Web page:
Review: MONEY MONSTER (2016) | Casey's Movie Mania | Movie Reviews, Features & Others

Monday, 30 May 2016

Review: MONEY MONSTER (2016)

Set over the course of a single day, MONEY MONSTER centres on a financial TV host Lee Gates (George Clooney), who is held hostage by an angry blue-collar worker named Kyle Budwell (Jack O'Connell) in the midst of a live show. Apparently, Kyle lost his entire US$60,000 savings on IBIS stock and blames Lee for making a false prediction in the first place.

REVIEW: At the first glance, it's hard not to get excited over Jodie Foster's latest thriller in MONEY MONSTER. It has an engaging hook of the 1970s-like hostage drama and media satire once made famous by the late great director Sidney Lumet in DOG DAY AFTERNOON (1975) and NETWORK (1976). In fact, Foster herself has stated her movie is heavily influenced by these two aforementioned genre classics. Next is, of course, the all-star pairing that reunites George Clooney and Julia Roberts since OCEAN'S ELEVEN (2001) and OCEAN'S TWELVE (2004). Not to mention the movie is visually slick while cinematographer Matthew Libatique made good use of the confined space within the television set to generate a palpable sense of tension and claustrophobia. Suffice to say, the early scenes where Kyle starts holding Lee hostage and making demands, are both riveting and pacey enough to keep the viewers intrigued. And for a while there, Foster seems to know a thing or two about making a competent piece of a thriller.

Unfortunately, the movie starts to wobble once the story expands with more plot elements such as the subsequent investigation of the IBIS' stock market crash as well as IBIS CEO's Walt Camby's (Dominic West) hidden agenda. The movie also tends to derail when Foster and her screenwriters (Jamie Linden, Alan DiFiore and Jim Kouf) attempt to inject satirical point-of-views relating to today's financial and media industries in general. Too bad the satire lacks the necessary bite to make the sense of irony work in its favour.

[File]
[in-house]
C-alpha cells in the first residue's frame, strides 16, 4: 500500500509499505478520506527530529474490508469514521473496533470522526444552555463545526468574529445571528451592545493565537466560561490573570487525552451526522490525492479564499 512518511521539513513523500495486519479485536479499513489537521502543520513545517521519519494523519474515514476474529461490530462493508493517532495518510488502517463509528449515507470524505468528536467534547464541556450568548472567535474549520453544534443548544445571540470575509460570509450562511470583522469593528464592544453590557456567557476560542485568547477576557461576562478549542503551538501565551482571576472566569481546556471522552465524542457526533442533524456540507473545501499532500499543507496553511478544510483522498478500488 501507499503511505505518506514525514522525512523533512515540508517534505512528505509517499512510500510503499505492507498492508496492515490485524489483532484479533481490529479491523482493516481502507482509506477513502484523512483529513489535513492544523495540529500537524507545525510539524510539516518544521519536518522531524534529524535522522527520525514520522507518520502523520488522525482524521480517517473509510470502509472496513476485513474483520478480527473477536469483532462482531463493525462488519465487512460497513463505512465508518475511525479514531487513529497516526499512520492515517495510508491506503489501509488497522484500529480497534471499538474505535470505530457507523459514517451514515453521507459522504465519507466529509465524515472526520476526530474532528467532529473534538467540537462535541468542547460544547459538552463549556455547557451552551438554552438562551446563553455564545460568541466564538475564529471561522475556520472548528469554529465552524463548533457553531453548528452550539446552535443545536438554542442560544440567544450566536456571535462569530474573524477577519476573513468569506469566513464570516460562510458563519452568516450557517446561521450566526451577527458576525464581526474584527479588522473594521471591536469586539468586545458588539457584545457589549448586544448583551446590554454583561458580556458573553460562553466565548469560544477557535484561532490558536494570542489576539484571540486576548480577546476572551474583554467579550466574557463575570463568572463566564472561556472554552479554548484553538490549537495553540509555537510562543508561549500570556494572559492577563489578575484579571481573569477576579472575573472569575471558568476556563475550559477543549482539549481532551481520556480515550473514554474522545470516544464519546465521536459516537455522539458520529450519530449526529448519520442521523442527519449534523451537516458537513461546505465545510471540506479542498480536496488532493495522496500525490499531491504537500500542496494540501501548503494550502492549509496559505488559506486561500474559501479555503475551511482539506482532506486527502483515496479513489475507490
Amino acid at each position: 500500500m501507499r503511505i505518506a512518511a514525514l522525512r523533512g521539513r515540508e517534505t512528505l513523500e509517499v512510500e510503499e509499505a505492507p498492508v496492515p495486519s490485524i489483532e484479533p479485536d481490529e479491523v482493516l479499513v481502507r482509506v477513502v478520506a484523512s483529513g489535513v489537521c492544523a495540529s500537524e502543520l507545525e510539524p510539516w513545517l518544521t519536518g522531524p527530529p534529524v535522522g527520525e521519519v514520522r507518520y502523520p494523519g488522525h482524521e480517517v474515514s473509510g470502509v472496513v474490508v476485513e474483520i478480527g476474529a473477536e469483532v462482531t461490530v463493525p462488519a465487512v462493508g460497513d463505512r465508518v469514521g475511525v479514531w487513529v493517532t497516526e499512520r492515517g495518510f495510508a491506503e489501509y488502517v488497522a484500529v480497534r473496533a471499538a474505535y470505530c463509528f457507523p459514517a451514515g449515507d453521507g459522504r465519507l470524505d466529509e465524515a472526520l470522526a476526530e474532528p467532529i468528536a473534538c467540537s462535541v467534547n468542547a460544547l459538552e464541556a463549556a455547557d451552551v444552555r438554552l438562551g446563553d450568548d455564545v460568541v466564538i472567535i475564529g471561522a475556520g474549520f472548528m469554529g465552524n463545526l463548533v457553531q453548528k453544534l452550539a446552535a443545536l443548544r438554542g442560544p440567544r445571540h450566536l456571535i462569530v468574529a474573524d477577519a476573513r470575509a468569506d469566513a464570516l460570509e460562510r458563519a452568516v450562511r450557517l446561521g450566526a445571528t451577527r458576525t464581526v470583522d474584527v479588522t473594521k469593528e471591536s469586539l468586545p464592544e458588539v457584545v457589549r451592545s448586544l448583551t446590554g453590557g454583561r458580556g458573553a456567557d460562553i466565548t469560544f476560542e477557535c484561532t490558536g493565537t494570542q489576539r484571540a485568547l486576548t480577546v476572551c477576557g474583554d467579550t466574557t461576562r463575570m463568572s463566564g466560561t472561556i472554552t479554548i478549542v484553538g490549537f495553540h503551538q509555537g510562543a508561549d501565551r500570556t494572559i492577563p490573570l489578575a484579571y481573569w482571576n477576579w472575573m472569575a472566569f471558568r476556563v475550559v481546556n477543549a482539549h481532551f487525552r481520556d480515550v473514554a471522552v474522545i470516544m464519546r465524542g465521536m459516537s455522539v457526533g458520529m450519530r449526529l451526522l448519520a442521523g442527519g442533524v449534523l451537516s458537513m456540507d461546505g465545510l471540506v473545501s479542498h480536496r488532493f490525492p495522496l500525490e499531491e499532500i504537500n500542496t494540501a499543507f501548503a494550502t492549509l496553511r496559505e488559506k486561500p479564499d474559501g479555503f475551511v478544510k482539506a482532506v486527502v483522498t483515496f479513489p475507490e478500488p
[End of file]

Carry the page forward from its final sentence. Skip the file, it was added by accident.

As for the cast, George Clooney displays his usual charismatic self in a role that obviously tailor-made for him to play an overconfident and smarmy individual. Although he is fun to watch, it's a shame his character as Lee Gates lacks the heart and soul to make him sympathetic. In an otherwise thankless role that could have happened to a lesser actor, Julia Roberts manages to defy the odds by putting a worthwhile performance as the TV director Patty Fenn who spends most of the time monitoring the screen and talking through an earpiece.

Best known for his major Hollywood role in Angelina Jolie's war drama UNBROKEN in 2014, Jack O'Connell holds his own against the two acting heavyweights as a desperate man seeking a vigilante-like justice against the corrupted system that caused him a huge financial loss. Irish actress Caitriona Balfe of Starz's Outlander, in the meantime, gives a solid support as the IBIS CCO Diane Lester. Finally, Emily Meade almost steals the entire show as Kyle's disgruntled pregnant girlfriend. In one particular scene where the police brought her in to talk some senses to Kyle, the situation turns something radically different than what you normally expect from a typical hostage drama.

Jodie Foster's timely corporate thriller is slickly made but struggles to find the balance between a hostage drama and a satirical jab on the financial and media manipulation. 

* This review is written courtesy from Sony Pictures Malaysia press screening *

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